Fictional Letter from John Locke to Jack Hobbs-the Change in Perspective About Human Nature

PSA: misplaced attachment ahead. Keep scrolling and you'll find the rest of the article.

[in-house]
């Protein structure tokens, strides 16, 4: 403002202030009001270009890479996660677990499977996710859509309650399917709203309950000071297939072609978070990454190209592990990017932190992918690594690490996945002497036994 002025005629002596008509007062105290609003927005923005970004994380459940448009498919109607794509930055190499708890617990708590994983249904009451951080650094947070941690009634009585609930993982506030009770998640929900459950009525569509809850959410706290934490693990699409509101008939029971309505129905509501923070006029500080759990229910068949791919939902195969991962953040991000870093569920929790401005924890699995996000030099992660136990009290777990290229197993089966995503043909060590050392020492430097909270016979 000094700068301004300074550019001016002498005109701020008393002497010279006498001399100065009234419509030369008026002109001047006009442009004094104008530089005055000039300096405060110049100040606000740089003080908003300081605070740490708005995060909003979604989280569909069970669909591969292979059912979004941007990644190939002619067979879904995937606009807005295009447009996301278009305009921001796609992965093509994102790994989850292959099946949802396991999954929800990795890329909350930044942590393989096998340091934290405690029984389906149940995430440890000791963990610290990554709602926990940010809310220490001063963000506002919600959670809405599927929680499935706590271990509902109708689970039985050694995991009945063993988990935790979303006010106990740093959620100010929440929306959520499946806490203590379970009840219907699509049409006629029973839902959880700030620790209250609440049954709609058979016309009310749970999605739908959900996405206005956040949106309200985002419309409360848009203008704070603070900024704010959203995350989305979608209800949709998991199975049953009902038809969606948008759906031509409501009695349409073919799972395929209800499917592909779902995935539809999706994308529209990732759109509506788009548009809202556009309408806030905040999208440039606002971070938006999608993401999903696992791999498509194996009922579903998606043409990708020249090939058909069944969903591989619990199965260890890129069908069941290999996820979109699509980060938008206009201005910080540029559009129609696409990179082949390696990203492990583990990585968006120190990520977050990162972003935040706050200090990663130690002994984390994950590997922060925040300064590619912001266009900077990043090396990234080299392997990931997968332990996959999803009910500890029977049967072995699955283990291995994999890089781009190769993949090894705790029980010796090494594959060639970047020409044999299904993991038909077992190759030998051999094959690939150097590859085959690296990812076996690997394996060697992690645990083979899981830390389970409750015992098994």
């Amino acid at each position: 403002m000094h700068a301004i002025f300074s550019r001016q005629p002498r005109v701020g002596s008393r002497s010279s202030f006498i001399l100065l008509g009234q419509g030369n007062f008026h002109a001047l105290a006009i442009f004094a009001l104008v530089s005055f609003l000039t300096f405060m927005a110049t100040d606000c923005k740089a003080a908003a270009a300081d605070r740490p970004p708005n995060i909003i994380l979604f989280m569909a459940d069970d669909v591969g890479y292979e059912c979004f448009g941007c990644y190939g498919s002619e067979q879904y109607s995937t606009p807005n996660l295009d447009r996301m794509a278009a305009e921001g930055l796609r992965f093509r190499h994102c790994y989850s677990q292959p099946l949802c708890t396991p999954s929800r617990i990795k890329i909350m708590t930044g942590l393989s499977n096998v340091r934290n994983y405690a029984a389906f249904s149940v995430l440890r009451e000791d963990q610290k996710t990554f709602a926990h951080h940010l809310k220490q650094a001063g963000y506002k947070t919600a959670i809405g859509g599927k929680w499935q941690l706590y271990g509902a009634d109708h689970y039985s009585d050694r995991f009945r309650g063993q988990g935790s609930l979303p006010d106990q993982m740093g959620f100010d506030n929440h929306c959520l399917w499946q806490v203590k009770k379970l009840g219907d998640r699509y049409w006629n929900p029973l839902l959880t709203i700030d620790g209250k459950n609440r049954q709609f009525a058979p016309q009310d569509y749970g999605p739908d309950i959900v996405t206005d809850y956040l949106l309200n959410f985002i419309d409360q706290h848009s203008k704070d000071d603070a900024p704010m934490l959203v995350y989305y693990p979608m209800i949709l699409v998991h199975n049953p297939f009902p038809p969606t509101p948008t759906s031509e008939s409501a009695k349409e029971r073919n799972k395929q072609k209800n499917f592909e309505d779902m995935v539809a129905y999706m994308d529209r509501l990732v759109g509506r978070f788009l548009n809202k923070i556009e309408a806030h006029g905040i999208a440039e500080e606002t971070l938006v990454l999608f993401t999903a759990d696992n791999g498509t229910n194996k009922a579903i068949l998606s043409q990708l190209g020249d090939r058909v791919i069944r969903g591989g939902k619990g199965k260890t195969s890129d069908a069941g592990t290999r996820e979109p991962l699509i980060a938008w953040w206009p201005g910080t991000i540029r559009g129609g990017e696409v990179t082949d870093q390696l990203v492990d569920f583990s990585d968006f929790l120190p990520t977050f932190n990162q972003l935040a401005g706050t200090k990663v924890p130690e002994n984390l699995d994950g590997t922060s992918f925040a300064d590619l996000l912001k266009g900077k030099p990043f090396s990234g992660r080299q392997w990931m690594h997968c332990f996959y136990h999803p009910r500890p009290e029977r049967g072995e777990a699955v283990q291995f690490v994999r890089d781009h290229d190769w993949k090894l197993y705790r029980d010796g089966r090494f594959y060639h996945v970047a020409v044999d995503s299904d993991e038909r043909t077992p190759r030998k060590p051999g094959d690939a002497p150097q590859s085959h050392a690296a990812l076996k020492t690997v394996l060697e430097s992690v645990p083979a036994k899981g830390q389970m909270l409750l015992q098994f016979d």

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The interesting letter Marked as the beginning of new thinking about human nature/ After finish my studying at Grand Valley, I started my career as a young historian in Britain. I am always interested in researching about historic events and the development of new philosophy in the seventeenth century. Because in that the period, there were a lot of changes in the Western society. Civil warfare occurring in England, Netherlands…were the evidence of the change in human’s thought. Being fascinated about this term, I spend much of the times searching for important documents in British Library. One day, my good luck came. I have just discovered a priceless letter of John Locke (1632-1704), one of the most famous English political theorists, writing to another philosopher, Thomas Hobbes (1588-1679), toward the end of the older man’s life. In his letter, Locke stated some of his interesting idea: describing man’s natural state and how the ideal relationship between sovereign and its subjects would be in argument with Hobbes’s opinion, which was written in his Leviathan. Here are some of my favourite parts in that letter. “Dear Mr Hobbs of Malmsbury, I am John Locke comes from Wrington, Somerset. I write this letter to you because I have some confusing idea and would like to receive your response for my questions about some of the idea that you stated before in your Leviathan; all of my questions are all about the society which we are living in… At first, I want to talk about how we describe human nature. According to your ideas, the lives of individuals in the state of nature were “solidarity, poor, nasty, brutish and short” (Lualdi 54). The natural life was ‘anarchic’. If there were not sovereigns, the society would be full of fights and conflicts. Because all humans were naturally selfish and wicked, withou a strong government to keep order, there would be “wars

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